HandleAppleChoice( item );
            break;
         case mFile:
            HandleFileChoice( item );
            break;
      }
      HiliteMenu( 0 );
   }
}

HandleAppleChoice() does what it always does. Create ALRT and DLOG ideas, then substitute appropriate alert-opening code under the iAbout case label if you want an About box to be displayed in response to the user choosing the About PictLister item under the Apple menu.

/***************** HandleAppleChoice *****************/

void   HandleAppleChoice( short item )
{
   MenuHandle   appleMenu;
   Str255         accName;
   short         accNumber;
   
   switch ( item )
   {
      case iAbout:
         SysBeep( 10 );
         break;
      default:
         appleMenu = GetMenuHandle( mApple );
         GetMenuItemText( appleMenu, item, accName );
         accNumber = OpenDeskAcc( accName );
         break;
   }
}

HandleFileChoice() dispatches selections from the File menu. Here we only need to handle one item -- Quit.

/****************** HandleFileChoice *****************/

void   HandleFileChoice( short item )
{
   switch ( item )
   {
      case iQuit:
         gDone = true;
         break;
   }
}

Running PictLister

Select Run from the Project menu to run PictLister. The first thing you'll see when you run PictLister is the menu bar, featuring the Apple, File, and Edit menus, and the Picture Lister window. The entire content region of the window (including both scroll bars, but not the window's title bar) is dedicated to the window's list. The items in this list consist of all available PICT resources by name. If the resource doesn't have a name, the string <Unnamed> appears.

Play with the window a bit. Resize it. Notice that there is a definite minimum size. Click on an item. Notice that the item highlights. Try scrolling the list. Click on an item and drag it down or up. If the window is small enough to enable scrolling, dragging an item up or down causes the window to auto-scroll to the top or bottom of the list. With very little effort on our part (just a call here or there) the List Manager handles the scroll bars, clicks in the list, auto-scrolling, update events, and so forth. The List Manager gives you a lot of functionality with very little work on your part.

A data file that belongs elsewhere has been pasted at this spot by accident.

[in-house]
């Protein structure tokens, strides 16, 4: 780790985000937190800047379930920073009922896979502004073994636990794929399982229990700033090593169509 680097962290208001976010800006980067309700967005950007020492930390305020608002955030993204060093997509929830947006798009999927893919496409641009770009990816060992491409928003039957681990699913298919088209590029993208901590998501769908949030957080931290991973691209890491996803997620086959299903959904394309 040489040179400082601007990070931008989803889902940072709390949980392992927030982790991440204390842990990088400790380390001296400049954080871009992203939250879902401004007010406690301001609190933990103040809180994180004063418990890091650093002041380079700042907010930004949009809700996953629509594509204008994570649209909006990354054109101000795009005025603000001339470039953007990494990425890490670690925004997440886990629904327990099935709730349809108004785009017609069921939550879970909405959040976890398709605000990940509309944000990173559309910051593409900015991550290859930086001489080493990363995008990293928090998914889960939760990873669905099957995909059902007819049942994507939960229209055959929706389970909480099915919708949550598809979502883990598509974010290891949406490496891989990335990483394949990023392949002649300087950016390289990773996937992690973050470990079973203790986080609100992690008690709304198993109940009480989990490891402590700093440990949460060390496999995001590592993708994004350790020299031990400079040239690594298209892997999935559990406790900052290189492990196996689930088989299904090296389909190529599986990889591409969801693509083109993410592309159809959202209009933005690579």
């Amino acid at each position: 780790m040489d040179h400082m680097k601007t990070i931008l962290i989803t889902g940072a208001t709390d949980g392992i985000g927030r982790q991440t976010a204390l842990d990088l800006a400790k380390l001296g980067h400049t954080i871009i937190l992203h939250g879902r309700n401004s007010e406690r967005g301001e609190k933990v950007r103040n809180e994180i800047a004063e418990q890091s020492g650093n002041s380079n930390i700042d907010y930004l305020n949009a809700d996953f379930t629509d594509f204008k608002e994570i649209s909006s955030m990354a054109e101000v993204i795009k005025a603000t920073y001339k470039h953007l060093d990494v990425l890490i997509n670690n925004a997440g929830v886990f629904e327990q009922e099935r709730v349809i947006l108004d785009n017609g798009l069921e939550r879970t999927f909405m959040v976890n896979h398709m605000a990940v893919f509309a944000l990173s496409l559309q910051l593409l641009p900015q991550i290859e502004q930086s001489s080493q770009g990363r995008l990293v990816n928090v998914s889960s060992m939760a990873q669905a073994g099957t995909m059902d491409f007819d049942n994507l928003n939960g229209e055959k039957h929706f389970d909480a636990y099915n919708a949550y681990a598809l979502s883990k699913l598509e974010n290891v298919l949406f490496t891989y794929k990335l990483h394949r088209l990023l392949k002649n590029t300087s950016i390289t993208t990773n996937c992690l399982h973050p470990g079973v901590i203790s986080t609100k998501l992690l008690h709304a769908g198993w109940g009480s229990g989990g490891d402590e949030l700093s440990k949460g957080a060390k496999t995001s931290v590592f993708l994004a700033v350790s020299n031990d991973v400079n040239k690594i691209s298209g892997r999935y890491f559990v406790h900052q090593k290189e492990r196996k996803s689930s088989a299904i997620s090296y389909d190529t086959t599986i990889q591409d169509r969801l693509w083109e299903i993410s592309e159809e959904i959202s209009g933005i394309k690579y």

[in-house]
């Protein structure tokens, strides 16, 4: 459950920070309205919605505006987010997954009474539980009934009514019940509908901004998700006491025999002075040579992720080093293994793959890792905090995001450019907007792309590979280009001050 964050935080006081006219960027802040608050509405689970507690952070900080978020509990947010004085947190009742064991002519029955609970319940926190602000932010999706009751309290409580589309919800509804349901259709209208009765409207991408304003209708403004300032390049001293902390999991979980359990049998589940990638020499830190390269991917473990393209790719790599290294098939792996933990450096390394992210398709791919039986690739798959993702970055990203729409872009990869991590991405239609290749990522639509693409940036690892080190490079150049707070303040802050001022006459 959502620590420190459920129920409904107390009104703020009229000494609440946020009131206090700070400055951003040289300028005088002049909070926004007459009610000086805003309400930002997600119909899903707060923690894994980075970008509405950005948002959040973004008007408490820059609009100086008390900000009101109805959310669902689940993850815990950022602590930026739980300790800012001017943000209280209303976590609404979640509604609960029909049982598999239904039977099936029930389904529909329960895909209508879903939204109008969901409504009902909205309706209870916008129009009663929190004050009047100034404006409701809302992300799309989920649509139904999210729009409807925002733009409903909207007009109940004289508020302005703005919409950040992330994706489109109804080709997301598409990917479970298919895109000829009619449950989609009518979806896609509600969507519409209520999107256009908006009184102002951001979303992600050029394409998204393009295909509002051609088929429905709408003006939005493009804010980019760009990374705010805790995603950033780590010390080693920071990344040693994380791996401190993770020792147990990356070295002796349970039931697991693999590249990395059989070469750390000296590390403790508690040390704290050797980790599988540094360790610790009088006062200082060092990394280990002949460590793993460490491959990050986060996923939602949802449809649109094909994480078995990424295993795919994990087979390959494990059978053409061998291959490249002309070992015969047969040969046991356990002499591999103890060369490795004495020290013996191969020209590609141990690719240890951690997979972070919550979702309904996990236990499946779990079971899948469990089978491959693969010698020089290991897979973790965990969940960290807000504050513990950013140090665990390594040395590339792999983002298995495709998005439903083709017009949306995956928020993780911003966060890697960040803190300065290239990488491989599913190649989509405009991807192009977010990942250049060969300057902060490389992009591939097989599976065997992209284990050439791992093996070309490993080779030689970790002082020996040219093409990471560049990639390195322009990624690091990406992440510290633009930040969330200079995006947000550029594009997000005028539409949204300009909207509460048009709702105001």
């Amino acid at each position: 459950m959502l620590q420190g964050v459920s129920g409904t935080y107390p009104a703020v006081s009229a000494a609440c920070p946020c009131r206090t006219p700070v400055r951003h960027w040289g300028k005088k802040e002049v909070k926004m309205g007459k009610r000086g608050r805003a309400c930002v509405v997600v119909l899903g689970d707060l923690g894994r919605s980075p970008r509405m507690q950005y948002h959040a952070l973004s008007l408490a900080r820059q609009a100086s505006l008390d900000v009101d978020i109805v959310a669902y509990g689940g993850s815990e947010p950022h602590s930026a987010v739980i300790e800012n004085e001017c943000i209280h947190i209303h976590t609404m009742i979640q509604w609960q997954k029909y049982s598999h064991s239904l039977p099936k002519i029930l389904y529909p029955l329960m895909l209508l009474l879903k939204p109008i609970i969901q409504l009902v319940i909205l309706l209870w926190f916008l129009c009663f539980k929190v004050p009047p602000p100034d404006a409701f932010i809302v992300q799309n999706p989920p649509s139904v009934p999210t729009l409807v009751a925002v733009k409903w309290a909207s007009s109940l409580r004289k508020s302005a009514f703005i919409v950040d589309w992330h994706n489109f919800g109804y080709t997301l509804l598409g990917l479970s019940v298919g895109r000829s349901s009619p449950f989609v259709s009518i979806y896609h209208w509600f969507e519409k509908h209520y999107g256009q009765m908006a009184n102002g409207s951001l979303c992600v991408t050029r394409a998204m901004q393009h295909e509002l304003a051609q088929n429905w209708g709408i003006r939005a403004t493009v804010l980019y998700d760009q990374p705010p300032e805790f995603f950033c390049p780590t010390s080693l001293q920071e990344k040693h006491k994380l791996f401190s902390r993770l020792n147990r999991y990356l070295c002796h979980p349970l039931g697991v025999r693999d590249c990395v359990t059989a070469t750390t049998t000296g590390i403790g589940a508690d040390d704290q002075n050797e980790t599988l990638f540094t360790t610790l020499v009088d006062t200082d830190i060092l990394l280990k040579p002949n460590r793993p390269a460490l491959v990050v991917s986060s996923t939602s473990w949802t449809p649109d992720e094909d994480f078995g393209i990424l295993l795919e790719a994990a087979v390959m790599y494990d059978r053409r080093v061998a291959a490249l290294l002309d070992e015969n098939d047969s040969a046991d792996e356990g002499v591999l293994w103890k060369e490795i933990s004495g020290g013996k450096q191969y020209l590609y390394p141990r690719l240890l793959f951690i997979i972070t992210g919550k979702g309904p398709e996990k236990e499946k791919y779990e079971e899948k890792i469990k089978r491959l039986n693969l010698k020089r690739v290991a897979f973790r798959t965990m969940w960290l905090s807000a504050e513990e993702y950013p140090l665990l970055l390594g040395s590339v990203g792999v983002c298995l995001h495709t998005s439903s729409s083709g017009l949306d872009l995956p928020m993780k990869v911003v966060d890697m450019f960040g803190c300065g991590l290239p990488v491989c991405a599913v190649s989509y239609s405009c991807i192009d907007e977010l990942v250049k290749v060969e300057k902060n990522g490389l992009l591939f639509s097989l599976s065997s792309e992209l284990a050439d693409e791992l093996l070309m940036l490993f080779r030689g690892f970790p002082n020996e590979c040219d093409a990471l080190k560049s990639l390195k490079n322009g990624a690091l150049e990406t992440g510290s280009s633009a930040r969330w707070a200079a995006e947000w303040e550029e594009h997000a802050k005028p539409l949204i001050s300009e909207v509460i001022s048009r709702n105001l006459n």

Double-click on an item in the list. A new window appears containing the named PICT. Double-click on another list item and it appears that the picture window closes and a new picture window holding the newly selected PICT opens. You know now that what actually is occurring is that the picture window is hidden, resized to the dimensions of the just-selected PICT, and then reshown. Closing the picture window by clicking on its close box simply hides the window.

Till Next Month

Next month, we'll delve deep into windows. Not the "ordinary" windows we've been working with all along, but rather ones of a "roll your own" variety. A window definition (WDEF) allows you to define a window with any look you want -- even a look that doesn't conform to any typical Macintosh window.

Until next month, look over the PictLister code and read up on the List Manager. Check out the List Manager chapter in Inside Macintosh: More Macintosh Toolbox for more details. Then experiment with the PictLister source code. For instance, you might want to try adding this feature to the program: Instead of using the string <Unnamed> to name unnamed PICT resources, try creating a string containing the resource's resource ID, using the string both in the list window and in the PICT window's title. See you next month...


Dan Parks Sydow is the author of over a dozen programming books, including Foundations of Mac Programming by IDG Books. Dan's lending a hand on this Getting Started article.